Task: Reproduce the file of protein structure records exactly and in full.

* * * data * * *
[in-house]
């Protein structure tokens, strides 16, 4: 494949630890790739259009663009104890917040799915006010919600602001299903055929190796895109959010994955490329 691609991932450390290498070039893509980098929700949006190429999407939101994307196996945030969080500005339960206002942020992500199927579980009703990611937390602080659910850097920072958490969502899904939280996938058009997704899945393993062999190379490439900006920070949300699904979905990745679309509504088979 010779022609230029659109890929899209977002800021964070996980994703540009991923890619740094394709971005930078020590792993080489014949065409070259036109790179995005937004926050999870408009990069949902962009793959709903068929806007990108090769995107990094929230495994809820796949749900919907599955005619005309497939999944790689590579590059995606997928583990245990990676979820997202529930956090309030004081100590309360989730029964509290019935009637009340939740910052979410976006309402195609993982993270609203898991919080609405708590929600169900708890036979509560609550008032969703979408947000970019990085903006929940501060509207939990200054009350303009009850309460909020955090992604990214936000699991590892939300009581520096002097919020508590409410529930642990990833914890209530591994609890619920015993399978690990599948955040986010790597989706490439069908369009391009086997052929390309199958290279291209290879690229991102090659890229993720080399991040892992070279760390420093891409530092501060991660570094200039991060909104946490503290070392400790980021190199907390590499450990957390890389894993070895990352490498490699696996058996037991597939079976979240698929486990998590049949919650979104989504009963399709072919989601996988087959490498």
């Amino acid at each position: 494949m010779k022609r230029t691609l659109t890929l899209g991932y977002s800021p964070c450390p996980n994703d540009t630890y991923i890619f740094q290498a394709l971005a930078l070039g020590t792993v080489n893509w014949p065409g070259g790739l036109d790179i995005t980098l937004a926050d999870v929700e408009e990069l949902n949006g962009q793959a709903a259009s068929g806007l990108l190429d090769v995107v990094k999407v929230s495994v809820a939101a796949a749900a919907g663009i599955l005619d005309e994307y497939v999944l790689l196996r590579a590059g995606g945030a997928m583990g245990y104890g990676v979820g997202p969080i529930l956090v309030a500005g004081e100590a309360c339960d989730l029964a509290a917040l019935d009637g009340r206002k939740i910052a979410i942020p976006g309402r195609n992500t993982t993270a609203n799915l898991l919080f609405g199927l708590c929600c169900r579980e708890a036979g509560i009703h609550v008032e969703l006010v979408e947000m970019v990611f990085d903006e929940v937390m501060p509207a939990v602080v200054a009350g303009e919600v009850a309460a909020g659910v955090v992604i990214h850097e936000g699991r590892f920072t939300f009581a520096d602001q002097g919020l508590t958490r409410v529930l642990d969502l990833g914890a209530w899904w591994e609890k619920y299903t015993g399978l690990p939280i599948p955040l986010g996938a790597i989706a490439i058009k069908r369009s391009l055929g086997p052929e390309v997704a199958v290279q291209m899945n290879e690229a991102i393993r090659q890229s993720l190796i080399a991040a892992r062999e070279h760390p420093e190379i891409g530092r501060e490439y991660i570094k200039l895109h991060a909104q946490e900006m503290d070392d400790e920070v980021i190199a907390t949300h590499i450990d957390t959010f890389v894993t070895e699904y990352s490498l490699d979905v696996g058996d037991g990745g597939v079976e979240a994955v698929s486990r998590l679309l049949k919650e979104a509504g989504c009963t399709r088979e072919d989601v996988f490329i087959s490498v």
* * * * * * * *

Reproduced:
[in-house]
């Protein structure tokens, strides 16, 4: 494949630890790739259009663009104890917040799915006010919600602001299903055929190796895109959010994955490329 691609991932450390290498070039893509980098929700949006190429999407939101994307196996945030969080500005339960206002942020992500199927579980009703990611937390602080659910850097920072958490969502899904939280996938058009997704899945393993062999190379490439900006920070949300699904979905990745679309509504088979 010779022609230029659109890929899209977002800021964070996980994703540009991923890619740094394709971005930078020590792993080489014949065409070259036109790179995005937004926050999870408009990069949902962009793959709903068929806007990108090769995107990094929230495994809820796949749900919907599955005619005309497939999944790689590579590059995606997928583990245990990676979820997202529930956090309030004081100590309360989730029964509290019935009637009340939740910052979410976006309402195609993982993270609203898991919080609405708590929600169900708890036979509560609550008032969703979408947000970019990085903006929940501060509207939990200054009350303009009850309460909020955090992604990214936000699991590892939300009581520096002097919020508590409410529930642990990833914890209530591994609890619920015993399978690990599948955040986010790597989706490439069908369009391009086997052929390309199958290279291209290879690229991102090659890229993720080399991040892992070279760390420093891409530092501060991660570094200039991060909104946490503290070392400790980021190199907390590499450990957390890389894993070895990352490498490699696996058996037991597939079976979240698929486990998590049949919650979104989504009963399709072919989601996988087959490498």
């Amino acid at each position: 494949m010779k022609r230029t691609l659109t890929l899209g991932y977002s800021p964070c450390p996980n994703d540009t630890y991923i890619f740094q290498a394709l971005a930078l070039g020590t792993v080489n893509w014949p065409g070259g790739l036109d790179i995005t980098l937004a926050d999870v929700e408009e990069l949902n949006g962009q793959a709903a259009s068929g806007l990108l190429d090769v995107v990094k999407v929230s495994v809820a939101a796949a749900a919907g663009i599955l005619d005309e994307y497939v999944l790689l196996r590579a590059g995606g945030a997928m583990g245990y104890g990676v979820g997202p969080i529930l956090v309030a500005g004081e100590a309360c339960d989730l029964a509290a917040l019935d009637g009340r206002k939740i910052a979410i942020p976006g309402r195609n992500t993982t993270a609203n799915l898991l919080f609405g199927l708590c929600c169900r579980e708890a036979g509560i009703h609550v008032e969703l006010v979408e947000m970019v990611f990085d903006e929940v937390m501060p509207a939990v602080v200054a009350g303009e919600v009850a309460a909020g659910v955090v992604i990214h850097e936000g699991r590892f920072t939300f009581a520096d602001q002097g919020l508590t958490r409410v529930l642990d969502l990833g914890a209530w899904w591994e609890k619920y299903t015993g399978l690990p939280i599948p955040l986010g996938a790597i989706a490439i058009k069908r369009s391009l055929g086997p052929e390309v997704a199958v290279q291209m899945n290879e690229a991102i393993r090659q890229s993720l190796i080399a991040a892992r062999e070279h760390p420093e190379i891409g530092r501060e490439y991660i570094k200039l895109h991060a909104q946490e900006m503290d070392d400790e920070v980021i190199a907390t949300h590499i450990d957390t959010f890389v894993t070895e699904y990352s490498l490699d979905v696996g058996d037991g990745g597939v079976e979240a994955v698929s486990r998590l679309l049949k919650e979104a509504g989504c009963t399709r088979e072919d989601v996988f490329i087959s490498v």